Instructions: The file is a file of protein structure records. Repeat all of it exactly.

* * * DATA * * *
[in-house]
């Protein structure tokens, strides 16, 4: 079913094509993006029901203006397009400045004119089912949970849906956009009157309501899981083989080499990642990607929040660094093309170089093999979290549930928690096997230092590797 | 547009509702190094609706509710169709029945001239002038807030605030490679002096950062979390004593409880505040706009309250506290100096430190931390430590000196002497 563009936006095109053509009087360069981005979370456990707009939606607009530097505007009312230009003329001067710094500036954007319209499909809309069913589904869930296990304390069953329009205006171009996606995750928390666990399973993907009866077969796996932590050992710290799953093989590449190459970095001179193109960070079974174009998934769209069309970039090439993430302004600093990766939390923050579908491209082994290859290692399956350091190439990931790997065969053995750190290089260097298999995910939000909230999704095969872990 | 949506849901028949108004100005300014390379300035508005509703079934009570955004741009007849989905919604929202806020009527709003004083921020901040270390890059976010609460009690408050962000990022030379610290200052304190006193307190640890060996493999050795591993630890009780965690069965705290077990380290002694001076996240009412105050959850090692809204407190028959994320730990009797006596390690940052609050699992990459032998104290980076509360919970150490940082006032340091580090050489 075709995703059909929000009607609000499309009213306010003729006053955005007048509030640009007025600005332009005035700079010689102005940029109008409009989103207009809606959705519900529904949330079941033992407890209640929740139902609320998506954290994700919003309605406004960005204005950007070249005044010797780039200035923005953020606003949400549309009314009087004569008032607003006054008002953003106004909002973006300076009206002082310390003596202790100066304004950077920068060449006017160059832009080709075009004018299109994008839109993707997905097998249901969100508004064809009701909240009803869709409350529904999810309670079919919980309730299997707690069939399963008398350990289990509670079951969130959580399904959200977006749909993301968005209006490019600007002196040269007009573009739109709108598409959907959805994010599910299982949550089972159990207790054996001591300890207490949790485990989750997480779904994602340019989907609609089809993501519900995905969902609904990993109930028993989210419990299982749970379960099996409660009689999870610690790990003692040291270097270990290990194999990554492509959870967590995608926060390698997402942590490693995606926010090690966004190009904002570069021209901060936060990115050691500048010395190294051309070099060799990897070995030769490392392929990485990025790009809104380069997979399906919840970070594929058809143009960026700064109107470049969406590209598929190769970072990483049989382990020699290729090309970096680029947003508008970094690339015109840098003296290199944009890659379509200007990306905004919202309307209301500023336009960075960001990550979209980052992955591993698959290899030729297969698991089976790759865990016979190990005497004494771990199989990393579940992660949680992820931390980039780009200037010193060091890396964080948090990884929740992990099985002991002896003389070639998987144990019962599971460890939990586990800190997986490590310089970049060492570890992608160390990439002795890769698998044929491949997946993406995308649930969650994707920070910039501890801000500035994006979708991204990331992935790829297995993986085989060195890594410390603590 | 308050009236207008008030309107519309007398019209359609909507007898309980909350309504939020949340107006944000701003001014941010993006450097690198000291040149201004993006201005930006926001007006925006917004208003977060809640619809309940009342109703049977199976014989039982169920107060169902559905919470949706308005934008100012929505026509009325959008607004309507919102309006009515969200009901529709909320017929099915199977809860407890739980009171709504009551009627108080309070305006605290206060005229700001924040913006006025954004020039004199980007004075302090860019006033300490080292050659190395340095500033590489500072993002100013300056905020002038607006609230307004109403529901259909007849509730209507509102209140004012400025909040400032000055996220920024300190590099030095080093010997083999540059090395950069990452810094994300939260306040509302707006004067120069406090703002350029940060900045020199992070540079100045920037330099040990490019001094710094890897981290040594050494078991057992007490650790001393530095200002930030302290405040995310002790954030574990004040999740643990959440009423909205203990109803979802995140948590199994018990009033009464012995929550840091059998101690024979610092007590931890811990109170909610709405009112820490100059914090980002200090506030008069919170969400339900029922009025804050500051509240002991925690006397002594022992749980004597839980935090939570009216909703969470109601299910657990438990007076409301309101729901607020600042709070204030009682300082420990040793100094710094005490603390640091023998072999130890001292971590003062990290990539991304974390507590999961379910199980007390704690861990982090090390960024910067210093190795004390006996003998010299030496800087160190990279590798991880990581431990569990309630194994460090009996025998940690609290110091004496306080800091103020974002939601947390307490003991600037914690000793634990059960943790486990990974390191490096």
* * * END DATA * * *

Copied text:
[in-house]
């Protein structure tokens, strides 16, 4: 079913094509993006029901203006397009400045004119089912949970849906956009009157309501899981083989080499990642990607929040660094093309170089093999979290549930928690096997230092590797 | 547009509702190094609706509710169709029945001239002038807030605030490679002096950062979390004593409880505040706009309250506290100096430190931390430590000196002497 563009936006095109053509009087360069981005979370456990707009939606607009530097505007009312230009003329001067710094500036954007319209499909809309069913589904869930296990304390069953329009205006171009996606995750928390666990399973993907009866077969796996932590050992710290799953093989590449190459970095001179193109960070079974174009998934769209069309970039090439993430302004600093990766939390923050579908491209082994290859290692399956350091190439990931790997065969053995750190290089260097298999995910939000909230999704095969872990 | 949506849901028949108004100005300014390379300035508005509703079934009570955004741009007849989905919604929202806020009527709003004083921020901040270390890059976010609460009690408050962000990022030379610290200052304190006193307190640890060996493999050795591993630890009780965690069965705290077990380290002694001076996240009412105050959850090692809204407190028959994320730990009797006596390690940052609050699992990459032998104290980076509360919970150490940082006032340091580090050489 075709995703059909929000009607609000499309009213306010003729006053955005007048509030640009007025600005332009005035700079010689102005940029109008409009989103207009809606959705519900529904949330079941033992407890209640929740139902609320998506954290994700919003309605406004960005204005950007070249005044010797780039200035923005953020606003949400549309009314009087004569008032607003006054008002953003106004909002973006300076009206002082310390003596202790100066304004950077920068060449006017160059832009080709075009004018299109994008839109993707997905097998249901969100508004064809009701909240009803869709409350529904999810309670079919919980309730299997707690069939399963008398350990289990509670079951969130959580399904959200977006749909993301968005209006490019600007002196040269007009573009739109709108598409959907959805994010599910299982949550089972159990207790054996001591300890207490949790485990989750997480779904994602340019989907609609089809993501519900995905969902609904990993109930028993989210419990299982749970379960099996409660009689999870610690790990003692040291270097270990290990194999990554492509959870967590995608926060390698997402942590490693995606926010090690966004190009904002570069021209901060936060990115050691500048010395190294051309070099060799990897070995030769490392392929990485990025790009809104380069997979399906919840970070594929058809143009960026700064109107470049969406590209598929190769970072990483049989382990020699290729090309970096680029947003508008970094690339015109840098003296290199944009890659379509200007990306905004919202309307209301500023336009960075960001990550979209980052992955591993698959290899030729297969698991089976790759865990016979190990005497004494771990199989990393579940992660949680992820931390980039780009200037010193060091890396964080948090990884929740992990099985002991002896003389070639998987144990019962599971460890939990586990800190997986490590310089970049060492570890992608160390990439002795890769698998044929491949997946993406995308649930969650994707920070910039501890801000500035994006979708991204990331992935790829297995993986085989060195890594410390603590 | 308050009236207008008030309107519309007398019209359609909507007898309980909350309504939020949340107006944000701003001014941010993006450097690198000291040149201004993006201005930006926001007006925006917004208003977060809640619809309940009342109703049977199976014989039982169920107060169902559905919470949706308005934008100012929505026509009325959008607004309507919102309006009515969200009901529709909320017929099915199977809860407890739980009171709504009551009627108080309070305006605290206060005229700001924040913006006025954004020039004199980007004075302090860019006033300490080292050659190395340095500033590489500072993002100013300056905020002038607006609230307004109403529901259909007849509730209507509102209140004012400025909040400032000055996220920024300190590099030095080093010997083999540059090395950069990452810094994300939260306040509302707006004067120069406090703002350029940060900045020199992070540079100045920037330099040990490019001094710094890897981290040594050494078991057992007490650790001393530095200002930030302290405040995310002790954030574990004040999740643990959440009423909205203990109803979802995140948590199994018990009033009464012995929550840091059998101690024979610092007590931890811990109170909610709405009112820490100059914090980002200090506030008069919170969400339900029922009025804050500051509240002991925690006397002594022992749980004597839980935090939570009216909703969470109601299910657990438990007076409301309101729901607020600042709070204030009682300082420990040793100094710094005490603390640091023998072999130890001292971590003062990290990539991304974390507590999961379910199980007390704690861990982090090390960024910067210093190795004390006996003998010299030496800087160190990279590798991880990581431990569990309630194994460090009996025998940690609290110091004496306080800091103020974002939601947390307490003991600037914690000793634990059960943790486990990974390191490096």